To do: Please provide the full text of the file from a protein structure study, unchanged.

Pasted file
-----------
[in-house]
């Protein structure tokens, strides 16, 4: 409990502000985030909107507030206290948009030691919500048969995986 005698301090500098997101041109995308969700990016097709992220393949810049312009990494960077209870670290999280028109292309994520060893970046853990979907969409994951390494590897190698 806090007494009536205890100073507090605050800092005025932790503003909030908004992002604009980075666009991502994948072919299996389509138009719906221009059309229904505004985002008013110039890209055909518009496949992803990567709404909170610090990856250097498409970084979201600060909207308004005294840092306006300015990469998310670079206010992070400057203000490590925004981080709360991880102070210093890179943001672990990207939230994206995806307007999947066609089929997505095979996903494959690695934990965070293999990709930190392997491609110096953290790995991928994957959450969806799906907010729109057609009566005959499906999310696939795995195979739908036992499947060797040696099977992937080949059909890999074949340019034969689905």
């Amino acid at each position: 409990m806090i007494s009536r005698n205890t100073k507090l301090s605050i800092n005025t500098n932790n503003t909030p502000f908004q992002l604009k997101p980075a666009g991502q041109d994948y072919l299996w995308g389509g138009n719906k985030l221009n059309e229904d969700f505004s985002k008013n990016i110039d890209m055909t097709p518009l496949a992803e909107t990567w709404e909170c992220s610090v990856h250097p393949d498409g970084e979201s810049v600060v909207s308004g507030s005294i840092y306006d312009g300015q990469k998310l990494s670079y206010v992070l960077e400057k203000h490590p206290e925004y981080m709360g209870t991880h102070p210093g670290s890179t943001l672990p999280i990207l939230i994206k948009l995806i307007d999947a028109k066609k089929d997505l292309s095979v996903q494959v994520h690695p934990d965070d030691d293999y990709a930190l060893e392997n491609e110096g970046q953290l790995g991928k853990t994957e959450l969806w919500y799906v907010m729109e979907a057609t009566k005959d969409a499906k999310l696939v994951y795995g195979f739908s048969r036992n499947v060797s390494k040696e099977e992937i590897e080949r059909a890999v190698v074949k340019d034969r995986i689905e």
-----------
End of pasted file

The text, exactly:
[in-house]
């Protein structure tokens, strides 16, 4: 409990502000985030909107507030206290948009030691919500048969995986 005698301090500098997101041109995308969700990016097709992220393949810049312009990494960077209870670290999280028109292309994520060893970046853990979907969409994951390494590897190698 806090007494009536205890100073507090605050800092005025932790503003909030908004992002604009980075666009991502994948072919299996389509138009719906221009059309229904505004985002008013110039890209055909518009496949992803990567709404909170610090990856250097498409970084979201600060909207308004005294840092306006300015990469998310670079206010992070400057203000490590925004981080709360991880102070210093890179943001672990990207939230994206995806307007999947066609089929997505095979996903494959690695934990965070293999990709930190392997491609110096953290790995991928994957959450969806799906907010729109057609009566005959499906999310696939795995195979739908036992499947060797040696099977992937080949059909890999074949340019034969689905």
């Amino acid at each position: 409990m806090i007494s009536r005698n205890t100073k507090l301090s605050i800092n005025t500098n932790n503003t909030p502000f908004q992002l604009k997101p980075a666009g991502q041109d994948y072919l299996w995308g389509g138009n719906k985030l221009n059309e229904d969700f505004s985002k008013n990016i110039d890209m055909t097709p518009l496949a992803e909107t990567w709404e909170c992220s610090v990856h250097p393949d498409g970084e979201s810049v600060v909207s308004g507030s005294i840092y306006d312009g300015q990469k998310l990494s670079y206010v992070l960077e400057k203000h490590p206290e925004y981080m709360g209870t991880h102070p210093g670290s890179t943001l672990p999280i990207l939230i994206k948009l995806i307007d999947a028109k066609k089929d997505l292309s095979v996903q494959v994520h690695p934990d965070d030691d293999y990709a930190l060893e392997n491609e110096g970046q953290l790995g991928k853990t994957e959450l969806w919500y799906v907010m729109e979907a057609t009566k005959d969409a499906k999310l696939v994951y795995g195979f739908s048969r036992n499947v060797s390494k040696e099977e992937i590897e080949r059909a890999v190698v074949k340019d034969r995986i689905e």